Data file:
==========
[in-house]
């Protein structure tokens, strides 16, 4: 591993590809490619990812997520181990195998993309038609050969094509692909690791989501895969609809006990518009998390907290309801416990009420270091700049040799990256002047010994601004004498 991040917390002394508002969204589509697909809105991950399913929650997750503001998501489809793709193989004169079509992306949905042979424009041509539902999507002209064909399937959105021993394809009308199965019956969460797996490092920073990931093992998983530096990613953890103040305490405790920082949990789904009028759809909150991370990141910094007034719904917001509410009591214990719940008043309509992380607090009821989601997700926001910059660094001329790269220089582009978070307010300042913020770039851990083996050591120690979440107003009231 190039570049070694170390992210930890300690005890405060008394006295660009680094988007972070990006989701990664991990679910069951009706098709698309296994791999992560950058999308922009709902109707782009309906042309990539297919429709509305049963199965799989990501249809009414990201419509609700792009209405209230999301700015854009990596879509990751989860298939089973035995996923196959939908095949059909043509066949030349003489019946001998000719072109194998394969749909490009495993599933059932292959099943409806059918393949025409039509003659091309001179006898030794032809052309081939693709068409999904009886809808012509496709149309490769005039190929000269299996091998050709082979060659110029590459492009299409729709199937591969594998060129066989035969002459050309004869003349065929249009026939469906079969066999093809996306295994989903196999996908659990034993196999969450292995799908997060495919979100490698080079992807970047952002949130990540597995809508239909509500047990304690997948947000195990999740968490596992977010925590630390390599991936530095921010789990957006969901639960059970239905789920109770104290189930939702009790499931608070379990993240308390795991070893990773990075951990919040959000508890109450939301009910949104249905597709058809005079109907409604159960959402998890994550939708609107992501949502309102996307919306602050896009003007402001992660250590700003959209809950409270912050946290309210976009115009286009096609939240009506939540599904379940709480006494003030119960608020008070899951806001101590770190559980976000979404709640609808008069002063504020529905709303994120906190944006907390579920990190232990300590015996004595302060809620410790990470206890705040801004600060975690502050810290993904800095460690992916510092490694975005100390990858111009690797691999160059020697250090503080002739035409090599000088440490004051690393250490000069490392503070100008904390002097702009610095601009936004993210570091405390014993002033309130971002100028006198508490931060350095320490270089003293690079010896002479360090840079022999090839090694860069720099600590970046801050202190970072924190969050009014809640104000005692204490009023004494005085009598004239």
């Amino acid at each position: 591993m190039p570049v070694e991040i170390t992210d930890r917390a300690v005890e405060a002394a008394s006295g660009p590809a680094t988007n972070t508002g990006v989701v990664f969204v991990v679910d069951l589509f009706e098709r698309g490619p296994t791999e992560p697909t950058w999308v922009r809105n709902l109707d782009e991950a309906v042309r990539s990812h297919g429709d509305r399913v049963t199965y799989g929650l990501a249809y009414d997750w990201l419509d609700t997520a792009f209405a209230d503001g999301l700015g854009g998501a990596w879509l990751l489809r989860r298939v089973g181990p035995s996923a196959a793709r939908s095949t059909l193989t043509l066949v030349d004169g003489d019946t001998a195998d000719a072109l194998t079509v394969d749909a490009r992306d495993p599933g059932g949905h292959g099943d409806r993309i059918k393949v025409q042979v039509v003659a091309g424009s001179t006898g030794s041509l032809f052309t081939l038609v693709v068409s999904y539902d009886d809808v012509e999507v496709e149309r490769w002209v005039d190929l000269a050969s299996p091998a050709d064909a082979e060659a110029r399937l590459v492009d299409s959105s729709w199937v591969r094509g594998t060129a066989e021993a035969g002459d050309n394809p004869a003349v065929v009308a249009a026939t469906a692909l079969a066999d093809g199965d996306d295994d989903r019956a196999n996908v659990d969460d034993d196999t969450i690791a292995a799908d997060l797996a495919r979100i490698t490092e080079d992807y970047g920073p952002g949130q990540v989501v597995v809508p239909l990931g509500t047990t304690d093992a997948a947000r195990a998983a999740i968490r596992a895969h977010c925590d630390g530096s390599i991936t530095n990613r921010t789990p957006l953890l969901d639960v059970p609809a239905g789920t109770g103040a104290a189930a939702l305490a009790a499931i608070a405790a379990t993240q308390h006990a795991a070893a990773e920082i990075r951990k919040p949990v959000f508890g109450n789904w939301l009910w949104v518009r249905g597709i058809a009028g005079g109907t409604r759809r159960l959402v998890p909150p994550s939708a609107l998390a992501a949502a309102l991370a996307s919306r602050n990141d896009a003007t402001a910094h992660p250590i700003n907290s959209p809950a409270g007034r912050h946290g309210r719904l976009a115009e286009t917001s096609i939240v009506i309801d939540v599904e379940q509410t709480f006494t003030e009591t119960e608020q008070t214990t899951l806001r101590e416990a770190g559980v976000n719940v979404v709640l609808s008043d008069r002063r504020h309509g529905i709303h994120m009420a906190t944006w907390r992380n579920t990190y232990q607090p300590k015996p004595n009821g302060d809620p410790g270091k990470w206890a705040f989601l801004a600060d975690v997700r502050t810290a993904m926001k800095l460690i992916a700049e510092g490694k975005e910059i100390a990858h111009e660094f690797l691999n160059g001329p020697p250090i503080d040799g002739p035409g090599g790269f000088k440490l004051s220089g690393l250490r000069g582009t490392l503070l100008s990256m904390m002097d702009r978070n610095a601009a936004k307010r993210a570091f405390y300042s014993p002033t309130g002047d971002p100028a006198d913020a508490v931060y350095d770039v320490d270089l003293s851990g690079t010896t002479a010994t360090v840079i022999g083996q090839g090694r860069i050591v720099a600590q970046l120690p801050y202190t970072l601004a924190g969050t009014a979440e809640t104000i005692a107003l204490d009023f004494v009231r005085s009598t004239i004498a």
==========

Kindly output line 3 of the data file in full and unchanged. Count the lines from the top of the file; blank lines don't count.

């Amino acid at each position: 591993m190039p570049v070694e991040i170390t992210d930890r917390a300690v005890e405060a002394a008394s006295g660009p590809a680094t988007n972070t508002g990006v989701v990664f969204v991990v679910d069951l589509f009706e098709r698309g490619p296994t791999e992560p697909t950058w999308v922009r809105n709902l109707d782009e991950a309906v042309r990539s990812h297919g429709d509305r399913v049963t199965y799989g929650l990501a249809y009414d997750w990201l419509d609700t997520a792009f209405a209230d503001g999301l700015g854009g998501a990596w879509l990751l489809r989860r298939v089973g181990p035995s996923a196959a793709r939908s095949t059909l193989t043509l066949v030349d004169g003489d019946t001998a195998d000719a072109l194998t079509v394969d749909a490009r992306d495993p599933g059932g949905h292959g099943d409806r993309i059918k393949v025409q042979v039509v003659a091309g424009s001179t006898g030794s041509l032809f052309t081939l038609v693709v068409s999904y539902d009886d809808v012509e999507v496709e149309r490769w002209v005039d190929l000269a050969s299996p091998a050709d064909a082979e060659a110029r399937l590459v492009d299409s959105s729709w199937v591969r094509g594998t060129a066989e021993a035969g002459d050309n394809p004869a003349v065929v009308a249009a026939t469906a692909l079969a066999d093809g199965d996306d295994d989903r019956a196999n996908v659990d969460d034993d196999t969450i690791a292995a799908d997060l797996a495919r979100i490698t490092e080079d992807y970047g920073p952002g949130q990540v989501v597995v809508p239909l990931g509500t047990t304690d093992a997948a947000r195990a998983a999740i968490r596992a895969h977010c925590d630390g530096s390599i991936t530095n990613r921010t789990p957006l953890l969901d639960v059970p609809a239905g789920t109770g103040a104290a189930a939702l305490a009790a499931i608070a405790a379990t993240q308390h006990a795991a070893a990773e920082i990075r951990k919040p949990v959000f508890g109450n789904w939301l009910w949104v518009r249905g597709i058809a009028g005079g109907t409604r759809r159960l959402v998890p909150p994550s939708a609107l998390a992501a949502a309102l991370a996307s919306r602050n990141d896009a003007t402001a910094h992660p250590i700003n907290s959209p809950a409270g007034r912050h946290g309210r719904l976009a115009e286009t917001s096609i939240v009506i309801d939540v599904e379940q509410t709480f006494t003030e009591t119960e608020q008070t214990t899951l806001r101590e416990a770190g559980v976000n719940v979404v709640l609808s008043d008069r002063r504020h309509g529905i709303h994120m009420a906190t944006w907390r992380n579920t990190y232990q607090p300590k015996p004595n009821g302060d809620p410790g270091k990470w206890a705040f989601l801004a600060d975690v997700r502050t810290a993904m926001k800095l460690i992916a700049e510092g490694k975005e910059i100390a990858h111009e660094f690797l691999n160059g001329p020697p250090i503080d040799g002739p035409g090599g790269f000088k440490l004051s220089g690393l250490r000069g582009t490392l503070l100008s990256m904390m002097d702009r978070n610095a601009a936004k307010r993210a570091f405390y300042s014993p002033t309130g002047d971002p100028a006198d913020a508490v931060y350095d770039v320490d270089l003293s851990g690079t010896t002479a010994t360090v840079i022999g083996q090839g090694r860069i050591v720099a600590q970046l120690p801050y202190t970072l601004a924190g969050t009014a979440e809640t104000i005692a107003l204490d009023f004494v009231r005085s009598t004239i004498a």